Osteoarthritis (OA) is an age related joint disease and a leading source of disability affecting over 1.2 million Dutch citizens. There is no cure and at best we can offer modestly effective symptomatic treatments.
We aim to introduce novel in-vivo precision-diagnostics of biomechanical disturbances in OA by using high-speed dual fluoroscopy. This method enables us to precisely quantify in-vivo intra-articular joint motions during joint load and is not yet available in the Netherlands. Combined with muscle forces, joint shape, and morphology by MRI, we will create robust patient-specific biomechanical models that we will use as inputs into computerized finite element models. We then can explore how the biomechanical features all interact and influence joint motions and forces, and which interventions might favorably alter biomechanics. In this program we therefore will:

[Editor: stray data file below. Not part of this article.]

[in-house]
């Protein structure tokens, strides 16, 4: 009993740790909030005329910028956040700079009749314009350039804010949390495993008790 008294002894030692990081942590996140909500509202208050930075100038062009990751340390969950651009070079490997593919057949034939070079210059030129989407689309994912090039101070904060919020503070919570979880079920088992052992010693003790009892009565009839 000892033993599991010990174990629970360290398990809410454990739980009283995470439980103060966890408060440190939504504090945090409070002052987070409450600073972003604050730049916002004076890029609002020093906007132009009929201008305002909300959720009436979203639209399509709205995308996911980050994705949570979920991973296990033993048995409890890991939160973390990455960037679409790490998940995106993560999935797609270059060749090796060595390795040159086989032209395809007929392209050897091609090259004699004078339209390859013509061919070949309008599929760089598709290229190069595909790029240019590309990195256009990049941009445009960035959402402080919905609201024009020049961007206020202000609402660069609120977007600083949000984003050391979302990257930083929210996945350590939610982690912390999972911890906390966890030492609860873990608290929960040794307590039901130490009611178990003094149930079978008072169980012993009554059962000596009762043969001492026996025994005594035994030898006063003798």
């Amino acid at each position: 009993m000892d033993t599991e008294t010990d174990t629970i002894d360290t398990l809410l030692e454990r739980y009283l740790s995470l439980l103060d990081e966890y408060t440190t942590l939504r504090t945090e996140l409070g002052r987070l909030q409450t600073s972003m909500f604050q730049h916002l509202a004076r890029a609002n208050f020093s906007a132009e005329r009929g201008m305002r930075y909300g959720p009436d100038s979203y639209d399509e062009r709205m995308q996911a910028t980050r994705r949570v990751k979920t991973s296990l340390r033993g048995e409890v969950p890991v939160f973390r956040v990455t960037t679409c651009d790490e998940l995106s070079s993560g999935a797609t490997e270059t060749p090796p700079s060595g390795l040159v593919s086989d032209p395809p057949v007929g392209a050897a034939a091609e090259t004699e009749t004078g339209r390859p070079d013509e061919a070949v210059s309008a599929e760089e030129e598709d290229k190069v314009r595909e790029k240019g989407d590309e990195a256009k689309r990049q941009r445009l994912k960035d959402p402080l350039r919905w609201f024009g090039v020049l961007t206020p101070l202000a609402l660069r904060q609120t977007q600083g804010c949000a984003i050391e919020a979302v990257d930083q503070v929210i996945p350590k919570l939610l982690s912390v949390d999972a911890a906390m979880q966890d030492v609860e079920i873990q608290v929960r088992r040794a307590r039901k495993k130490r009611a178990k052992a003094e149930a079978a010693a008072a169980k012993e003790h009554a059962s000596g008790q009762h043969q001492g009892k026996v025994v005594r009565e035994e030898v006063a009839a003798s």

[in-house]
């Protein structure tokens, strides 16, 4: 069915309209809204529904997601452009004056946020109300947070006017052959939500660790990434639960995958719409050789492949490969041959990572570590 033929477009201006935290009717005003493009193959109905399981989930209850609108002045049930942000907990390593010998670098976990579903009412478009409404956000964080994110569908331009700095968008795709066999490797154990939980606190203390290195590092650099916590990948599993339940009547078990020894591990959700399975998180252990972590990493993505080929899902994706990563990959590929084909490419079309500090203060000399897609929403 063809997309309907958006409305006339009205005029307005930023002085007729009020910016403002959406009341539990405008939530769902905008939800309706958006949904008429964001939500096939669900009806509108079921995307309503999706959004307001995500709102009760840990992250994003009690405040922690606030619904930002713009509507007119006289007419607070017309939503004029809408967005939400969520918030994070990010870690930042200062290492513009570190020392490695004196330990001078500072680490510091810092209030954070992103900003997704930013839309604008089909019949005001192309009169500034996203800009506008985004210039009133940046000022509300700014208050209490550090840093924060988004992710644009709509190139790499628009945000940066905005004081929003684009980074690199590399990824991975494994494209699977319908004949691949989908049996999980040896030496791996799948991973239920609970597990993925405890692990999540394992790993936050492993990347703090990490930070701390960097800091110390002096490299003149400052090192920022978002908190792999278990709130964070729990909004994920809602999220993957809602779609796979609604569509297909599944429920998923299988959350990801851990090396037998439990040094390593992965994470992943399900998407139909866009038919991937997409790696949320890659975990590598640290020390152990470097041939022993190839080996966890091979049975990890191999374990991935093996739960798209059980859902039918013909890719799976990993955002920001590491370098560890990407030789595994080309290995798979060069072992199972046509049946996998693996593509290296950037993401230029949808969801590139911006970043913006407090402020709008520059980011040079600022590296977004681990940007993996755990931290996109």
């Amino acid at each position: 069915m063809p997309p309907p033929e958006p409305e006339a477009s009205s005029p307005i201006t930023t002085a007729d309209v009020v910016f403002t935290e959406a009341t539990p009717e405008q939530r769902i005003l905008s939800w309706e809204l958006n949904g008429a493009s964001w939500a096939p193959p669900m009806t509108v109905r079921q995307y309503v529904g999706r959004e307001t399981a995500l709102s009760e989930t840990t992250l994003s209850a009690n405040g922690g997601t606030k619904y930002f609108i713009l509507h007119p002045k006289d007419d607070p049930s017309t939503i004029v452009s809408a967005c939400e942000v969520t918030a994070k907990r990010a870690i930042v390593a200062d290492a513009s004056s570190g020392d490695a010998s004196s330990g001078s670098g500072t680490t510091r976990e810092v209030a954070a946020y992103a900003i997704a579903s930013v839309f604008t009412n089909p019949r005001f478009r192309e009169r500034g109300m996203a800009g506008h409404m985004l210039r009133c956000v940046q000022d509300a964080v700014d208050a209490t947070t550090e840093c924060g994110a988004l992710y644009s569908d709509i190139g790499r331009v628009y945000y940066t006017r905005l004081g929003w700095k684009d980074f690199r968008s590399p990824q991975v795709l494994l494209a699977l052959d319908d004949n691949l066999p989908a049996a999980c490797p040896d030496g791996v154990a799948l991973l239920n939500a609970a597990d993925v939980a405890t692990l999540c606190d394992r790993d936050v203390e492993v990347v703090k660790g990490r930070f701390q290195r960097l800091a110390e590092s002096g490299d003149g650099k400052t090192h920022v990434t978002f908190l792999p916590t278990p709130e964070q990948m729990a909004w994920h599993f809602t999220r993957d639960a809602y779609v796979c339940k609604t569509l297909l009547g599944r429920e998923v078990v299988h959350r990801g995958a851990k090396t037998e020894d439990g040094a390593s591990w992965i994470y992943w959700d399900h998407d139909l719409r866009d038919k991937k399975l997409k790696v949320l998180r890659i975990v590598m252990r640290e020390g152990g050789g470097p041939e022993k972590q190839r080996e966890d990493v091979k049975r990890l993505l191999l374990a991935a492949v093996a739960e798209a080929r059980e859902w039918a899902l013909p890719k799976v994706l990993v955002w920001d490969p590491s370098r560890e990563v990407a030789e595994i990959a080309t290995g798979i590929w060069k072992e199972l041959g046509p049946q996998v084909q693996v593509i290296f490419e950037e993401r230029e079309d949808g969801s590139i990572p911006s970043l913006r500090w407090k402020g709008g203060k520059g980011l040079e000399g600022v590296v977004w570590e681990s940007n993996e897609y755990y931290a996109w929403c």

1.Realize a bi-planar fluoroscopy setup to measure precision knee kinematics combined with measurements of reaction forces and EMG.
2.Develop a comprehensive and personalized biomechanical model to precisely estimate meaningful biomechanical parameters of intra-articular tissue load in post-traumatic knees (high-risk group for OA) and in early stage knee OA.
3.Validate the precise biomechanical parameters of intra-articular tissue load as an intermediate OA outcome measure.
After this program we will be able to apply precision diagnostics to assess biomechanical disturbances and we will have defined promising targeted biomechanical interventions that we can further investigate in clinical populations. We also will have a valid surrogate outcome measure to test these interventions against. These are long term innovative drivers to our research program that aims to comprehensively characterize each patient in order to provide early-personalized treatments in patients who are at high risk for OA initiation or progression.